The "Bluebird" Flies On

Last night in Nashville, it was country music's biggest night, when music city celebrates its biggest names. But standing in the shadows of the CMA spotlight are Nashville's unsung heroes, those who pack both picks and pens into their guitar cases, CBS News anchor Katie Couric reports.

If the Ryman Auditorium is the mother church of country music, then this is the temple of the country's purest souls.

It's the place Nashville's humble call home, the Bluebird Café. A sanctuary for anonymous songwriters, doling out their newest ditties for a discriminating audience.

Owner Amy Kurland didn't intend for music to be the main course when she opened the Bluebird in 1982. All she envisioned was a gourmet restaurant serving lunch and dinner, with a few light songs on the side.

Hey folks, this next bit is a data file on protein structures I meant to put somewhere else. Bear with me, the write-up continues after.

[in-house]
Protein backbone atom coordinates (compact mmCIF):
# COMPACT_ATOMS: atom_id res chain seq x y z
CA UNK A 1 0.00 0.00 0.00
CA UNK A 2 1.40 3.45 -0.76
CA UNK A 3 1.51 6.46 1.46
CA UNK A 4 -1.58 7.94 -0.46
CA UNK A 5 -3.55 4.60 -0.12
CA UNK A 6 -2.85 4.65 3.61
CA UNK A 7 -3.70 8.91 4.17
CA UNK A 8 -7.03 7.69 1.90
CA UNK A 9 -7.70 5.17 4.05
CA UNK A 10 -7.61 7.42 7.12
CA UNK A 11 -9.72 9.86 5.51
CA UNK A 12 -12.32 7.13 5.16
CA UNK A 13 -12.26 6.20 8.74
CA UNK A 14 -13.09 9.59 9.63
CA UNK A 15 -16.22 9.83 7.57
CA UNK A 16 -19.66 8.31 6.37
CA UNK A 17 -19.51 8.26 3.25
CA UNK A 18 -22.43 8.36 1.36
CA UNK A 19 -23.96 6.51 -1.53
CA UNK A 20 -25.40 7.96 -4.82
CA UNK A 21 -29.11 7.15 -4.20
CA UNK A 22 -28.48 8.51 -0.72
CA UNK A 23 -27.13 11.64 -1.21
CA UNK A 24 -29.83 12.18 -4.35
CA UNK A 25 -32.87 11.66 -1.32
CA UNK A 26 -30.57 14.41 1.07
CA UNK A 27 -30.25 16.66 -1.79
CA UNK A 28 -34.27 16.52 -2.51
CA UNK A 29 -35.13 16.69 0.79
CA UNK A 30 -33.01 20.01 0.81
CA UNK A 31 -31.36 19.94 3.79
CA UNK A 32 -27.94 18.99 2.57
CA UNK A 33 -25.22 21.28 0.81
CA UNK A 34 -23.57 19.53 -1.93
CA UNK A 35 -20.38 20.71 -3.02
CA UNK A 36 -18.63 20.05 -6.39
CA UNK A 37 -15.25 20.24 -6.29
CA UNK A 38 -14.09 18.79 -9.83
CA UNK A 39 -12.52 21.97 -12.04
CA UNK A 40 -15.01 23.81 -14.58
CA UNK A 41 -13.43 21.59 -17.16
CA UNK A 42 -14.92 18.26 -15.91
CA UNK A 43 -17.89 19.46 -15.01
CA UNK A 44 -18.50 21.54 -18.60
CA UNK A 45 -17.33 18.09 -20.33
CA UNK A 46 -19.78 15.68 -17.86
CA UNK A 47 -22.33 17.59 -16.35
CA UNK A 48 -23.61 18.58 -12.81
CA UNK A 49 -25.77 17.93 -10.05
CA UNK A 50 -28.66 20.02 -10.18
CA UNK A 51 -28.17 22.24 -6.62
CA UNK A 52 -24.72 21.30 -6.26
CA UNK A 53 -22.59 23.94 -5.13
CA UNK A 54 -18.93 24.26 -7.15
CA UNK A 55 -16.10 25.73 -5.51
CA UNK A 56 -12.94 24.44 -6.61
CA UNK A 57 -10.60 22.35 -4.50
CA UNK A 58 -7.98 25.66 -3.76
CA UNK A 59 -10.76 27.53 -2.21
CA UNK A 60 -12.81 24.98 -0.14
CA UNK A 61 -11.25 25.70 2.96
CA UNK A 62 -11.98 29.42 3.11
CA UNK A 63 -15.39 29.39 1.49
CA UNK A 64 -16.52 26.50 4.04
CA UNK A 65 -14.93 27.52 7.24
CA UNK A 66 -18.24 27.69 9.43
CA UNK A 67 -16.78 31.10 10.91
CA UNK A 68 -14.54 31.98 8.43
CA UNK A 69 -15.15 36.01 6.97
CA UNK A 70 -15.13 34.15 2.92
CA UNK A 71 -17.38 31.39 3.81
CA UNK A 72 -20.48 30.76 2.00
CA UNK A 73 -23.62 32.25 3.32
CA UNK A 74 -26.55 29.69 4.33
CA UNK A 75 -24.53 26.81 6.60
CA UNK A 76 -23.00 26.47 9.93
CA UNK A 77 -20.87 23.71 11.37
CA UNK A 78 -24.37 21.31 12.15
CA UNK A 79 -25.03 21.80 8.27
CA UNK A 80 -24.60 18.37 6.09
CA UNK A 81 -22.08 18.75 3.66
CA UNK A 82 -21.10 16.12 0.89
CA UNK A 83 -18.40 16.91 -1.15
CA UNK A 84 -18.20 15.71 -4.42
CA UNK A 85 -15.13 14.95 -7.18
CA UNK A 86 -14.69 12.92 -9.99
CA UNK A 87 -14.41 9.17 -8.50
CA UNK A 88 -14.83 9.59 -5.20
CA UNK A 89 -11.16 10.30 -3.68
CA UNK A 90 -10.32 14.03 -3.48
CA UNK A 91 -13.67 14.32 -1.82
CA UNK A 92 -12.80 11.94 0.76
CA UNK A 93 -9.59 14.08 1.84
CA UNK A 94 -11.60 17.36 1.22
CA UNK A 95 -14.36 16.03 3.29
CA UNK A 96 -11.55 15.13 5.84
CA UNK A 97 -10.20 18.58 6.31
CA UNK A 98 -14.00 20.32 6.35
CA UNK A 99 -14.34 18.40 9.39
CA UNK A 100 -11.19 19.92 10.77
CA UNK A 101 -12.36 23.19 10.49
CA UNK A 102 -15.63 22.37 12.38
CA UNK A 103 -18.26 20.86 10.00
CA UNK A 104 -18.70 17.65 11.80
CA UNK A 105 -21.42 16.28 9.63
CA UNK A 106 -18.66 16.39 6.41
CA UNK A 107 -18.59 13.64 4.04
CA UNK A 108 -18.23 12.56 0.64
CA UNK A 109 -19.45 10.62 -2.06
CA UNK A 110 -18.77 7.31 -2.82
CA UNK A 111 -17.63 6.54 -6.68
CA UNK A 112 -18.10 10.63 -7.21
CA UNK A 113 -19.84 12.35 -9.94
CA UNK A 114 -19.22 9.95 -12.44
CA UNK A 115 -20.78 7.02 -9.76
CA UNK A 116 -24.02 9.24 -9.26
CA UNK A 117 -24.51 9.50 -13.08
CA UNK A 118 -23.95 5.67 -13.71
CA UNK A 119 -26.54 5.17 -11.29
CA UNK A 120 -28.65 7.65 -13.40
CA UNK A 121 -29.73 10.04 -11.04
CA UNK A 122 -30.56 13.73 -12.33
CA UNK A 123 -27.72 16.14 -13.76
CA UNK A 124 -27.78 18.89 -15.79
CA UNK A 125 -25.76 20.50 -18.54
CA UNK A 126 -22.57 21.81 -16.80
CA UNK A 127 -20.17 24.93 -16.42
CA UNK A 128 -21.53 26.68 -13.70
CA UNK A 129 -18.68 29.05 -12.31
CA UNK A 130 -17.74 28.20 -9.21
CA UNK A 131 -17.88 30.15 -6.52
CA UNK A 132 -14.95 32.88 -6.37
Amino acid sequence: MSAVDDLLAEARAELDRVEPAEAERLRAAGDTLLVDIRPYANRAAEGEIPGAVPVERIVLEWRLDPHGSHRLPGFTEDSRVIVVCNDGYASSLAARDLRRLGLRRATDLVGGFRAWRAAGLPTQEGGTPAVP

"I just wanted to have fun, and then the music just took over," Kurland told Couric.

Since then, the Bluebird's been both a testing ground and a launching pad for some of Nashville's greatest names…

"Faith Hill showcased here. One of the biggest stars who got his stars here is Garth Brooks."

…and greatest numbers.

"From the beginning I had a songwriter named Don Schulz who's played here. And he had one hit with "the Gambler," a huge hit," Kurland said.

But after 25 years, Kurland says she's ready to sing a different tune: retirement.

"I wanna make sure that the Bluebird is in the best possible hands so that it can have a life beyond me," she said.

So in a ceremony here tonight, she will officially donate the Bluebird Café to the National Songwriters Association.

"I chose an organization that has the same love for songwriters that I have, and I believe that they can do things with it," she said.

Now these songbirds will never have to leave the nest.